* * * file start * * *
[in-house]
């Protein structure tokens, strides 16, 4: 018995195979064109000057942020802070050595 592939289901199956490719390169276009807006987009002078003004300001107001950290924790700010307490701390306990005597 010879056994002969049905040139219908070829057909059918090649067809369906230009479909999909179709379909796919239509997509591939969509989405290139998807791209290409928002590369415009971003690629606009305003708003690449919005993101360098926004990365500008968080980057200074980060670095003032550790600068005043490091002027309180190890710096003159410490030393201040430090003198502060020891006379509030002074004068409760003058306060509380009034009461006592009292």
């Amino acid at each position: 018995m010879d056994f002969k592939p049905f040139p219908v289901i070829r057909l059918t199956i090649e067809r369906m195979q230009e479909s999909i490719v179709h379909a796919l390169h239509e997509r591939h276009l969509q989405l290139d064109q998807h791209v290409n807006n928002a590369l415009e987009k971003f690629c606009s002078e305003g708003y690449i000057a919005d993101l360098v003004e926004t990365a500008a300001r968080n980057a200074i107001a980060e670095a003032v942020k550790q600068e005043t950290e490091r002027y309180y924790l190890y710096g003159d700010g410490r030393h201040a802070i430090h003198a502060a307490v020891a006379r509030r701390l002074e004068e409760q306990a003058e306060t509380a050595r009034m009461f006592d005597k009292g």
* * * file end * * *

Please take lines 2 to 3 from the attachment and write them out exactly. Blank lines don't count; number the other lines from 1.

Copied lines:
């Protein structure tokens, strides 16, 4: 018995195979064109000057942020802070050595 592939289901199956490719390169276009807006987009002078003004300001107001950290924790700010307490701390306990005597 010879056994002969049905040139219908070829057909059918090649067809369906230009479909999909179709379909796919239509997509591939969509989405290139998807791209290409928002590369415009971003690629606009305003708003690449919005993101360098926004990365500008968080980057200074980060670095003032550790600068005043490091002027309180190890710096003159410490030393201040430090003198502060020891006379509030002074004068409760003058306060509380009034009461006592009292």
């Amino acid at each position: 018995m010879d056994f002969k592939p049905f040139p219908v289901i070829r057909l059918t199956i090649e067809r369906m195979q230009e479909s999909i490719v179709h379909a796919l390169h239509e997509r591939h276009l969509q989405l290139d064109q998807h791209v290409n807006n928002a590369l415009e987009k971003f690629c606009s002078e305003g708003y690449i000057a919005d993101l360098v003004e926004t990365a500008a300001r968080n980057a200074i107001a980060e670095a003032v942020k550790q600068e005043t950290e490091r002027y309180y924790l190890y710096g003159d700010g410490r030393h201040a802070i430090h003198a502060a307490v020891a006379r509030r701390l002074e004068e409760q306990a003058e306060t509380a050595r009034m009461f006592d005597k009292g």